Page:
اثر حسادت کاربران و شرم بر روی مقایسه اجتماعی که در ارائه خدمات شبکه های اجتماعی رخ می دهد
|کد مقاله||سال انتشار||مقاله انگلیسی||ترجمه فارسی||تعداد کلمات|
|37028||2015||12 صفحه PDF||سفارش دهید||محاسبه نشده|
Publisher : Elsevier - Science Direct (الزویر - ساینس دایرکت)
Journal : Computers in Human Behavior, Volume 51, Part A, October 2015, Pages 300–311
Abstract In the context of the social network service environment, we explore how discrete emotions—envy and shame, in particular—may mediate the effects of social comparison on behavior intention and psychological responses. Based on the survey responses of 446 university students, the results suggest that social comparison to media figures correlates with a range of emotional responses as well as with behavioral intention and psychological responses. Envy maintained a significantly greater association with switch intention as a behavioral intention compared to shame. Conversely, shame was significantly related to burnout as a psychological response. Further, mediational analyses were consistent with the argument that envy and shame mediate the social comparison–outcome variables relationship. This research helps to illuminate the driving mechanism for the emotional effect that social comparison on social network service could elicit from a user. This predicts the nature of the behavioral and psychological outcome associated with the comparison and has implications for an enhanced understanding of the way in which the unique social network service communication environment may stimulate this process.
1. Introduction A social network service (SNS) is known as a good way for getting in touch with other people. Through SNS services, people receive news from their friends, feel that they remain connected all times, and share their interests and activities. For instance, some SNS users even wanted to share their happy moments via a campaign called “100 happy days” that was run by Instagram (i.e., one of the online photo-sharing SNS services). However, is it true that people become happy by watching other people’s happiness and delightful moments through SNS? We aim to determine whether people are able to satisfy their life in the light of others’ lives, as observed using SNS services. Numerous studies indicated that one person’s happiness and delightful moments do not necessarily positively affect the lives of others. Panger (2014) suggested that SNS is strongly affected by the Easterlin Paradox which suggests that an increase in income is not necessarily associated with happiness; in this paradox, the need to use social comparison to achieve satisfaction is assumed to decline or even disappear along with an increase in income ( Panger, 2014, p. 2096). Likewise, the use of SNS to achieve social comparison, as commonly occurs between SNS users, seems to reduce their satisfaction with life. SNS has the effect of making social comparison easier and increasing the desire to make comparisons with others. Based on cognitive emotion theory, which is a recent topic of active discussion, social comparison causes users to become stressed and can be stimulating, thereby lowering users’ satisfaction. In the present study, we suggest that social comparisons between SNS users may negatively affect those involved, eventually leading to negative behavioral intention and psychological responses.
نتیجه گیری انگلیسی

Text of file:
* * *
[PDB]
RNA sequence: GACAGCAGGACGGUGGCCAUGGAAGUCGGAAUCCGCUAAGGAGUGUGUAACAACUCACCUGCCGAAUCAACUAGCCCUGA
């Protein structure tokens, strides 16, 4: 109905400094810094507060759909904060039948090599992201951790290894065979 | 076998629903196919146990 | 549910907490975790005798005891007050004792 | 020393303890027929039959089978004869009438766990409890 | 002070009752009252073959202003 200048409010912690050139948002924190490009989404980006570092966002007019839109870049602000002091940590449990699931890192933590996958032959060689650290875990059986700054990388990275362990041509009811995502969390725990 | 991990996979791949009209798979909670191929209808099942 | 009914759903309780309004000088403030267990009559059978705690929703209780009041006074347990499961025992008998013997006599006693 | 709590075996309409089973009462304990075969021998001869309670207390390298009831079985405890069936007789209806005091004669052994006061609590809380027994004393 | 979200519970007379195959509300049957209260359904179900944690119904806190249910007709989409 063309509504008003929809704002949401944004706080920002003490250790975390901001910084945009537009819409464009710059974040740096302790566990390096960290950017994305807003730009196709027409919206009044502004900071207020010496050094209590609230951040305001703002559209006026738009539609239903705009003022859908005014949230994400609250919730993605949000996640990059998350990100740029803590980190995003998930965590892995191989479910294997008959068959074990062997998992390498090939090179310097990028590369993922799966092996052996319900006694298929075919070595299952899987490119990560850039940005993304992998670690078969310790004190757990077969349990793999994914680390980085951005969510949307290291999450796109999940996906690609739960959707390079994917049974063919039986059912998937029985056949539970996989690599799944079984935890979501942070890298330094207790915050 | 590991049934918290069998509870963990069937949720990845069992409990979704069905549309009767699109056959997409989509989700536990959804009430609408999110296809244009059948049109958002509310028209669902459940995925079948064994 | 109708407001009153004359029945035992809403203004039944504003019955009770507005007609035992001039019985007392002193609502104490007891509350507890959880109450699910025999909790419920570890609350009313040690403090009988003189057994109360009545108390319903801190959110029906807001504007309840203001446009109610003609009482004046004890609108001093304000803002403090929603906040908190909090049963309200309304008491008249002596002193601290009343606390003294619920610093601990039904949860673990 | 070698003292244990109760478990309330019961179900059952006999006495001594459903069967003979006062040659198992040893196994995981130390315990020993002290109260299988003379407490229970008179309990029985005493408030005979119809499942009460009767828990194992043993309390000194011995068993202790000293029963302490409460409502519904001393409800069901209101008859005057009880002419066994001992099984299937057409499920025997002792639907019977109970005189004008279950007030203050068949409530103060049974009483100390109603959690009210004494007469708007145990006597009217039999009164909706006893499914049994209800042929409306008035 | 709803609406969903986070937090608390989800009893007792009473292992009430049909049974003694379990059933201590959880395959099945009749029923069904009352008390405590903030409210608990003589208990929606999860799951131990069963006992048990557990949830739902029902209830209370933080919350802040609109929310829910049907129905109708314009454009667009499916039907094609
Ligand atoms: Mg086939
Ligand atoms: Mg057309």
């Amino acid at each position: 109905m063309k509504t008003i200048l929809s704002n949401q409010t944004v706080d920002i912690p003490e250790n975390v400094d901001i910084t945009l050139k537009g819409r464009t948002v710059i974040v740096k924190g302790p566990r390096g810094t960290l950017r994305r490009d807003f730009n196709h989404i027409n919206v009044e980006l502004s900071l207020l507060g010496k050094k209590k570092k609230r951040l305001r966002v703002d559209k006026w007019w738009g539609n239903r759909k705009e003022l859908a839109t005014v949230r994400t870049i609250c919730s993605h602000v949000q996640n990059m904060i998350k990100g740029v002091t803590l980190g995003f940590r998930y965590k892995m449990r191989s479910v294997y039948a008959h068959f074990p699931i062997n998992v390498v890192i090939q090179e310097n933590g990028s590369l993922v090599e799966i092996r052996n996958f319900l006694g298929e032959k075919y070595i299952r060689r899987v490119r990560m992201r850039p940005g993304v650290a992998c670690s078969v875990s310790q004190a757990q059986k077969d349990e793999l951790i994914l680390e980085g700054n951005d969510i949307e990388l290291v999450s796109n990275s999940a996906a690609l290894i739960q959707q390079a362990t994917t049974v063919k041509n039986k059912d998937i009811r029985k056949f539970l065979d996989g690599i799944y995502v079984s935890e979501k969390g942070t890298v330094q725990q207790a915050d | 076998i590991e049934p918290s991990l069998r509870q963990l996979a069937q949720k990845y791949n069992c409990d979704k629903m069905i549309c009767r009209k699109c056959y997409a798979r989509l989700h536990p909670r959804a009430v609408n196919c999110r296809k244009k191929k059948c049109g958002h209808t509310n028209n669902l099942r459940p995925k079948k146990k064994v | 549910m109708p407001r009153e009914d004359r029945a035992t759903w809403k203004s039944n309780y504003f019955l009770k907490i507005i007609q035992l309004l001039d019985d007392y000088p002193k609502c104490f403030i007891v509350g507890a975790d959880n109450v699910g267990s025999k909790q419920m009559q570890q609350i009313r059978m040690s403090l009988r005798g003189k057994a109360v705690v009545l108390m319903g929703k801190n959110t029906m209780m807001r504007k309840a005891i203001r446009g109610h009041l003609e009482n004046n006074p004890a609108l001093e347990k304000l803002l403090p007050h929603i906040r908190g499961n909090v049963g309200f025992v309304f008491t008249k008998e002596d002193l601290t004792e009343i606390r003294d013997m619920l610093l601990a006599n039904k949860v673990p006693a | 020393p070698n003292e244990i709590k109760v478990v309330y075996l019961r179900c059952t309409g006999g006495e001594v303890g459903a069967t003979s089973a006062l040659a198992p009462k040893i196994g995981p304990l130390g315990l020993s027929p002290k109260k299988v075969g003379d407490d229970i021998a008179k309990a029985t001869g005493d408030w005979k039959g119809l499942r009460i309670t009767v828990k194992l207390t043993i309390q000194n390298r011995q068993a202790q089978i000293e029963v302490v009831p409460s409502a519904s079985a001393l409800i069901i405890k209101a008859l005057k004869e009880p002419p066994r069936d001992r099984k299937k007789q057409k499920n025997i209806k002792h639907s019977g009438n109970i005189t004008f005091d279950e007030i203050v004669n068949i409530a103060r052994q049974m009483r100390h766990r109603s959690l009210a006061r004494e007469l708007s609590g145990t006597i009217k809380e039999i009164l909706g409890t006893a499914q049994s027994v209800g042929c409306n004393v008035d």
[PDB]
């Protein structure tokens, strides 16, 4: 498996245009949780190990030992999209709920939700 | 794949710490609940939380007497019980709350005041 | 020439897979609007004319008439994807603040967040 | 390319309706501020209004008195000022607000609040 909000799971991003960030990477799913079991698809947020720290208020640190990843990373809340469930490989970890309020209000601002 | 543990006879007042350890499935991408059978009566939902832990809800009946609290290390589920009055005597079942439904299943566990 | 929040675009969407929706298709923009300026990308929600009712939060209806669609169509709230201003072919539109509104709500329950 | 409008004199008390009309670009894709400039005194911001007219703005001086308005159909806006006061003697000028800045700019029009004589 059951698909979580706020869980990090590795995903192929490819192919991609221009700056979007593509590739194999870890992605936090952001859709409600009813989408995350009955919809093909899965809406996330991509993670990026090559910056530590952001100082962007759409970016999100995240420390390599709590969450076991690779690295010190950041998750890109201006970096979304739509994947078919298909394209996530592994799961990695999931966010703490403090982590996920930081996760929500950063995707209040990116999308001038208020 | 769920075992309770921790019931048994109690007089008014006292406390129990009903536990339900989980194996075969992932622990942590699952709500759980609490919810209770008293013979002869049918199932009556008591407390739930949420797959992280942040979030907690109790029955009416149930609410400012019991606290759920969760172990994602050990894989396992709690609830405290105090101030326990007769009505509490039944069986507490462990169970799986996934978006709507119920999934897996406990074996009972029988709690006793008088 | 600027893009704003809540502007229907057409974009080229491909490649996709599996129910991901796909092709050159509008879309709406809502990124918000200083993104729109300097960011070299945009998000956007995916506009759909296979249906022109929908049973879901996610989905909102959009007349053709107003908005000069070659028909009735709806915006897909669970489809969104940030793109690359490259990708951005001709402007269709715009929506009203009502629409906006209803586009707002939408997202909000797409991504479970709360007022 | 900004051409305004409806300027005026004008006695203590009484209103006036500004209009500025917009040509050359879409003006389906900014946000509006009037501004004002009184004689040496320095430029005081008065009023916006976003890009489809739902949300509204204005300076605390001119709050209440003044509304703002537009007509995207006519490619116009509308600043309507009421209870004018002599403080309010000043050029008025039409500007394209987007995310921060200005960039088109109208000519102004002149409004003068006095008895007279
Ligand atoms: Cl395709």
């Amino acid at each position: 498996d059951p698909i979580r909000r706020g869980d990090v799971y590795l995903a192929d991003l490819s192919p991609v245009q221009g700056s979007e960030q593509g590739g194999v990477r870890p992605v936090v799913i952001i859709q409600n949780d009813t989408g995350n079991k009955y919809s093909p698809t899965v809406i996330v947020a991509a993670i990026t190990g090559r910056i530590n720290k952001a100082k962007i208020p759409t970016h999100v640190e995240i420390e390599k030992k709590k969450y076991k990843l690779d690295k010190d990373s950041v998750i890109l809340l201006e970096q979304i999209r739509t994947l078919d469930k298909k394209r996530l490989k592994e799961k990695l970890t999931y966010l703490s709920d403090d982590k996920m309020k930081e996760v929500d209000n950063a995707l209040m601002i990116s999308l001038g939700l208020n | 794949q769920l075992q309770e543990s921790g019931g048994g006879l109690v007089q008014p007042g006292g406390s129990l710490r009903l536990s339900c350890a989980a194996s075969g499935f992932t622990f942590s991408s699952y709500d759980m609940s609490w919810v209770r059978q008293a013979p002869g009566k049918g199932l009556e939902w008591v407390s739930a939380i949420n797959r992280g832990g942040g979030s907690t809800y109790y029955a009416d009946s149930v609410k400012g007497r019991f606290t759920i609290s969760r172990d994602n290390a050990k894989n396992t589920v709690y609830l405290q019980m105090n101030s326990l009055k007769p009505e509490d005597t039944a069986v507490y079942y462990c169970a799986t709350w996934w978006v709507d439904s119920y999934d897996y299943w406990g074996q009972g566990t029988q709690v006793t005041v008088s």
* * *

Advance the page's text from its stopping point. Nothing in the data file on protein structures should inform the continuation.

4. Results 4.1. Model comparison The current research tested the structural model using AMOS 18.0. It provided evidence of a good model fit (χ2 = 483.741 (df = 127, p = .000), GFI = .904, CFI = .951, NFI = .934, TLI = .940, RMSEA = .079). Before evaluating the structural model, we implemented a comparison between the hypotheses model and the alternative model. The results are shown in Table 5 where the model-fit indices for the hypotheses model and the alternative model are provided. Table 5. Model comparison. Model χ2 df GFI CFI NFI TLI RMSEA Proposed model 483.741 127 0.904 0.951 0.934 0.94 0.079 Alternative model 526.922 129 0.893 0.945 0.928 0.935 0.083 Table options Against this proposed model, partially mediated by coping behaviors and based on the theory, we tested an alternative model, which suggests that the path between social comparison and the outcome variables are fully mediated by emotions. As shown in Table 5, the fit indices supported the proposed model; the chi-square value of which is significantly smaller than that of the alternative model (Δχ2 = 43.181 > χ20.05 (2) = 5.99). Even though the proposed model is more complex than the alternative model, the difference in the chi-square values is sufficiently large to offset a reduced degree of freedom. Moreover, the proposed model showed direct and indirect effect paths effect from independent variables and mediator variables to dependent variable and several fit indices show better results compared to the alternative model. Therefore, it can be concluded that the proposed model is superior to the competing model. 4.2. Test of the structural model This research aims to examine how social comparison influences SNS users’ switch intention and burnout as outcomes as well as how emotion mediates the relationship between social comparison and outcomes. In order to evaluate these effects at once, SEM (structural equation modeling) setting is necessary. The measurement model above will be transformed into a structural model for validating the proposed hypotheses. For the evaluation of this model, the coefficient of determination (R2) and the significant levels of the path-coefficient need to be observed ( Chin, 1998). Based on these data, we tested the hypotheses regarding the social comparison–emotion-outcome model. To validate our hypotheses, we used the maximum likelihood method of AMOS 18. Fig. 2 displays the standardized path coefficients, path significances, and variance (R2) for each path, all supported by the path analysis results, except H1A, H2B2, and H2C1 (also see Table 6). In more detail, for appraisal of the proposed model, the coefficient of determination (R2), and significance levels of the path coefficients need to be observed ( Chin, 1998). Regarding the variance, R2 for switch intention reached 6% and for burnout, it was 47%. Concerning the path coefficients, the social comparison positively influenced burnout. However, social comparison does not influence switch intention. Therefore, hypothesis H1B is confirmed. Test of structural model. Fig. 2. Test of structural model. Figure options Table 6. Test of structural model. Hypothesis Path Estimate C.R. P H1A Social comparison → switch intention 0.073 1.071 0.284 H1B Social comparison → burnout 0.324 5.978 ⁎⁎⁎ H2A1 Social comparison → envy 0.579 12.186 ⁎⁎⁎ H2A2 Social comparison → shame 0.427 8.462 ⁎⁎⁎ H2B1 Envy → switch intention 0.196 3.119 0.002 H2B2 Envy → burnout −0.023 −0.477 0.634 H2C1 Shame → switch intention 0.042 0.748 0.454 H2C2 Shame → burnout 0.500 10.457 ⁎⁎⁎ ⁎⁎⁎ P < 0.001. Table options For an analysis of the mediating effect of emotion, first we analyzed the mediating effect of envy. The path from social comparison to envy was positively significant, meaning that hypothesis H2A1 was supported. The paths from envy to the negative outcome variables (switch intention and burnout) were only significant for switch intention, but not for burnout. Thus, only hypothesis H2B1 was supported. It was pre-qualified that the direct path from social comparison to burnout could only be significant, so that envy performs a mediating role between social comparison and switch intention, but does not play the same mediating role for burnout. Second, the mediating role of shame for the path from social comparison to the negative consequences was partially significant. The hypothesis H2A2 was therefore supported. Only the path from shame to burnout was significant, but not the path to switch intention. Thus, only H2C2 was supported. It was also pre-qualified that the direct path from social comparison to burnout could only be significant, so that shame performed a partial mediating role between social comparison and burnout, but did not perform the same mediating role for switch intention. Furthermore, the Sobel (1982) test was performed to examine the significance of the mediating effect of emotion. The Sobel (1982) test confirmed that the path between social comparison and switch intention is mediated by envy (Z = 3.00, p = 0.002), and the path between social comparison and burnout is mediated by shame (Z = 6.53, p = 0.000). Next, the strength of the effect (f2) was calculated together with the coefficient of determination (R2) for both the full model (including the mediating variable) and the reduced model (excluding the mediating variable) to determine the appropriateness of the mediating parameter in the covariance model. Table 7 shows that when either envy or shame are input as the mediator, the coefficient of determination for burnout and switch intention can be identified as higher compared with the basic model (M1). First, when it comes to burnout, the mediation model (M4) has the best coefficient of determination compared with the basic model (M1), which only has independent variables (social comparison). Although switch intention was only slightly affected by the emotional mediators, focusing on one mediator model (M2) enabled us to confirm a different emotional role in the mediation model. Likewise, we can confirm that shame as an emotion also has a more apparent role as a mediator in one of the mediator models (M3). Table 7. The strength of effect (Chin, 1998). Variable M1 M2 M3 M4 DV Burnout IV Social comparison 0.515⁎⁎⁎ 0.33⁎⁎⁎ 0.314⁎⁎⁎ 0.324⁎⁎⁎ MV Envy 0.326⁎⁎⁎ −0.023ns Shame 0.499⁎⁎⁎ 0.5⁎⁎⁎ R2 0.265 0.337 0.474 0.479 Effect size Low High High (f2) 0.11⁎⁎⁎ 0.40⁎⁎⁎ 0.41⁎⁎⁎ DV Switch intention IV Social comparison 0.202⁎⁎⁎ 0.07ns 0.138⁎⁎ 0.073ns MV Envy 0.229⁎⁎⁎ 0.196⁎⁎⁎ Shame 0.152⁎⁎ 0.042ns R2 0.041 0.075 0.059 0.069 Effect size Low Low Low (f2) 0.04⁎⁎⁎ 0.02⁎⁎⁎ 0.03⁎⁎⁎ Note: f2 mean effect size; Chin (1998) interprets size as follows: >0.35 = high effect; >0.15 = medium effect; >0.02 = low effect. ⁎⁎ P < 0.05. ⁎⁎⁎ P < 0.001.